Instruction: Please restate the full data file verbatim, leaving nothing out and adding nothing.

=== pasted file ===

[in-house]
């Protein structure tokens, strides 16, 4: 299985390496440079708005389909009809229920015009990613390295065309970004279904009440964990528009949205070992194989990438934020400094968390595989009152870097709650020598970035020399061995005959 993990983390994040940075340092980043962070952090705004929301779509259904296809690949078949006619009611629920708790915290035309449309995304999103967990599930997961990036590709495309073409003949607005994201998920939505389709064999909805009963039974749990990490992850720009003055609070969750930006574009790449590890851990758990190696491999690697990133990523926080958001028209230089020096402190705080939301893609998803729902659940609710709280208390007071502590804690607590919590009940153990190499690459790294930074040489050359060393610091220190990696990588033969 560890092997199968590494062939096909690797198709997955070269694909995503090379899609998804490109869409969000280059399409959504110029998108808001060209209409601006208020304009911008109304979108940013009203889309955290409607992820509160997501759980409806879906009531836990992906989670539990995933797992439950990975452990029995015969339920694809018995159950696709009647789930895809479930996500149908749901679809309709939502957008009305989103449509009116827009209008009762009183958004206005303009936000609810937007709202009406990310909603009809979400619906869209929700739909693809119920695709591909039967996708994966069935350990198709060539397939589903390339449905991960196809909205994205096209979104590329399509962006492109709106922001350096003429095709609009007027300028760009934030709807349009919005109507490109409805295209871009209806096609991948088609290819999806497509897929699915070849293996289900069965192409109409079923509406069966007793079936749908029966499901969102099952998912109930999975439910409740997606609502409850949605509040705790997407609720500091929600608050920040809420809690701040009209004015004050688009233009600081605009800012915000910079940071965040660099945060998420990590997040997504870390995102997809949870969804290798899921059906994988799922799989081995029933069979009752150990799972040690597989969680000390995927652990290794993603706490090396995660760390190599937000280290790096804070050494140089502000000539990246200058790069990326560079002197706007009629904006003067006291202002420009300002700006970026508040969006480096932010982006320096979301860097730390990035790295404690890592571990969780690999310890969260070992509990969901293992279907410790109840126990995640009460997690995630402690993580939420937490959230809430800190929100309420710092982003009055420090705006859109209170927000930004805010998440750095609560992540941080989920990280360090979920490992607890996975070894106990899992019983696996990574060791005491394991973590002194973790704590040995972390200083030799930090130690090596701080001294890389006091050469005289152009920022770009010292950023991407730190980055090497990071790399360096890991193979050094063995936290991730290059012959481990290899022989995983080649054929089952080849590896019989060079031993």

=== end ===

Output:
[in-house]
């Protein structure tokens, strides 16, 4: 299985390496440079708005389909009809229920015009990613390295065309970004279904009440964990528009949205070992194989990438934020400094968390595989009152870097709650020598970035020399061995005959 993990983390994040940075340092980043962070952090705004929301779509259904296809690949078949006619009611629920708790915290035309449309995304999103967990599930997961990036590709495309073409003949607005994201998920939505389709064999909805009963039974749990990490992850720009003055609070969750930006574009790449590890851990758990190696491999690697990133990523926080958001028209230089020096402190705080939301893609998803729902659940609710709280208390007071502590804690607590919590009940153990190499690459790294930074040489050359060393610091220190990696990588033969 560890092997199968590494062939096909690797198709997955070269694909995503090379899609998804490109869409969000280059399409959504110029998108808001060209209409601006208020304009911008109304979108940013009203889309955290409607992820509160997501759980409806879906009531836990992906989670539990995933797992439950990975452990029995015969339920694809018995159950696709009647789930895809479930996500149908749901679809309709939502957008009305989103449509009116827009209008009762009183958004206005303009936000609810937007709202009406990310909603009809979400619906869209929700739909693809119920695709591909039967996708994966069935350990198709060539397939589903390339449905991960196809909205994205096209979104590329399509962006492109709106922001350096003429095709609009007027300028760009934030709807349009919005109507490109409805295209871009209806096609991948088609290819999806497509897929699915070849293996289900069965192409109409079923509406069966007793079936749908029966499901969102099952998912109930999975439910409740997606609502409850949605509040705790997407609720500091929600608050920040809420809690701040009209004015004050688009233009600081605009800012915000910079940071965040660099945060998420990590997040997504870390995102997809949870969804290798899921059906994988799922799989081995029933069979009752150990799972040690597989969680000390995927652990290794993603706490090396995660760390190599937000280290790096804070050494140089502000000539990246200058790069990326560079002197706007009629904006003067006291202002420009300002700006970026508040969006480096932010982006320096979301860097730390990035790295404690890592571990969780690999310890969260070992509990969901293992279907410790109840126990995640009460997690995630402690993580939420937490959230809430800190929100309420710092982003009055420090705006859109209170927000930004805010998440750095609560992540941080989920990280360090979920490992607890996975070894106990899992019983696996990574060791005491394991973590002194973790704590040995972390200083030799930090130690090596701080001294890389006091050469005289152009920022770009010292950023991407730190980055090497990071790399360096890991193979050094063995936290991730290059012959481990290899022989995983080649054929089952080849590896019989060079031993």